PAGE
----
Covid19 has accelerated digitalization, for which we believed we were not yet ready. Did we know how to treasure it? Or has the push towards the digital world marked the end of interest in physical works and therefore in exhibitions and museums?
Pandemic closures have devastated the income of museums everywhere. Some institutions may never recover. We need a quick turnaround.
This year marked also a surge in the digital activity: online exhibitions, digital tours, talks with curators and art experts, all what we are now used to.
Digitization has been essential to keep the exchange between institutions and communities alive. This opening up to technology, both on the part of institutions and users, has made it possible to explore another vision, breaking away from habits, entering a little known but intriguing dimension.
The pandemic has shown that an evolution of language and means, previously considered futuristic, is possible. It has been seen that new opportunities can be explored to create synergies between traditional art forms and new technologies.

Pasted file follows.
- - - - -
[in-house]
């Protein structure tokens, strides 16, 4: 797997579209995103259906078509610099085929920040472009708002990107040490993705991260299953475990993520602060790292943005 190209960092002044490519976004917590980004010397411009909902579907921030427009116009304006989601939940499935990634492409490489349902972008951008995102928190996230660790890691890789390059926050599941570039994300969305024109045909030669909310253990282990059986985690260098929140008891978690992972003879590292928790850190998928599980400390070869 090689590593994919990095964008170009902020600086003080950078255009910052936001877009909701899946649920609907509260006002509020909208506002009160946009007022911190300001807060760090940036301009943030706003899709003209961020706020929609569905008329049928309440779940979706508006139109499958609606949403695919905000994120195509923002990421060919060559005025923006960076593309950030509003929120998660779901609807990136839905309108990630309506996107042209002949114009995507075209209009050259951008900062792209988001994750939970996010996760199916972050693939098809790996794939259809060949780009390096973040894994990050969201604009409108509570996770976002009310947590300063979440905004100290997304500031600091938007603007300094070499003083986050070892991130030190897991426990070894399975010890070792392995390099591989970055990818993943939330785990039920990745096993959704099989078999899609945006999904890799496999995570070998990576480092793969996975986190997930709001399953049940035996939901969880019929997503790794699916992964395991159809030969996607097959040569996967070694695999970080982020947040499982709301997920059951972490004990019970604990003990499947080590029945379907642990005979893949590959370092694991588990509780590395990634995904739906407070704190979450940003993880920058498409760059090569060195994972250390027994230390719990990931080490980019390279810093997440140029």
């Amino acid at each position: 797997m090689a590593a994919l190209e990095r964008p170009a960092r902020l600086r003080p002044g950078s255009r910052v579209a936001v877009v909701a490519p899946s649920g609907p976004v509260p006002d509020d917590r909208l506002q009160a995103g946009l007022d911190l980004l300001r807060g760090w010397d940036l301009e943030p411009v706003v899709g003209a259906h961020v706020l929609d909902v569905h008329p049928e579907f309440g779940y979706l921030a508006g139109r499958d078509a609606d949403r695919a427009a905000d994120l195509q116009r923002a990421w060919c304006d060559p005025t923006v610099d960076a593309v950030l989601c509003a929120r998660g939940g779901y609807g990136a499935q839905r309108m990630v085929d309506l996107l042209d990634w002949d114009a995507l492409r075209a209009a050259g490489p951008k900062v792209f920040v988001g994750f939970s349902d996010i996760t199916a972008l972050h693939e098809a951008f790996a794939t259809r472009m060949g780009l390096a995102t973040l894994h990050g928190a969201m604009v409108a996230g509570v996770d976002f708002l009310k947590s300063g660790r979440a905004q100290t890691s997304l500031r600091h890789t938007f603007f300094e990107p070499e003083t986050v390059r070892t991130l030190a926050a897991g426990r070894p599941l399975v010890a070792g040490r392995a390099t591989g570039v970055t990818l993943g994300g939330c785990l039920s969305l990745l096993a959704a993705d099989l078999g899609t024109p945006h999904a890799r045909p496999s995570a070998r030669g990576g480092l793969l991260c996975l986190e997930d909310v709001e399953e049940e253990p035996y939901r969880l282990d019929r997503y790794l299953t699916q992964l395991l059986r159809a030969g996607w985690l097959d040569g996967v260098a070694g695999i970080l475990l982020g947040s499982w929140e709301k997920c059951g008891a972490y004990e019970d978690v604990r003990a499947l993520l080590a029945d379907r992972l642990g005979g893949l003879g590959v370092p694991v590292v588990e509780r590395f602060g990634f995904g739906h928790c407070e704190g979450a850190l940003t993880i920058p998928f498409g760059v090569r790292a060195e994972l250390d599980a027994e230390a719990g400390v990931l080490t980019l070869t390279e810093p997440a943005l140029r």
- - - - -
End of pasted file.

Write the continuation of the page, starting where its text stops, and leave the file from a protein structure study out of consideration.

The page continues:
The signs of recovery appear to be encouraging. There are many planned activities, exhibitions and events. Cultural institutions are betting on the desire to return to see art, artists and collections in person.
We will see if this is really the case. If the need to see a work of art in “flesh and blood” has returned. And if we managed to take advantage of digital channels to increase interest, to cultivate curiosity.
In many of the in-depth studies proposed online, reference was made to the results of the diagnostic investigations and to how much more knowledge of the works and artists they could bring. So why not make use of these insights also “on site”?
By now accustomed to learning more about each artwork, visitors may be disappointed by a tag with title and author alone. It is time for the studies made to be made available to everyone. We all can only benefit from it!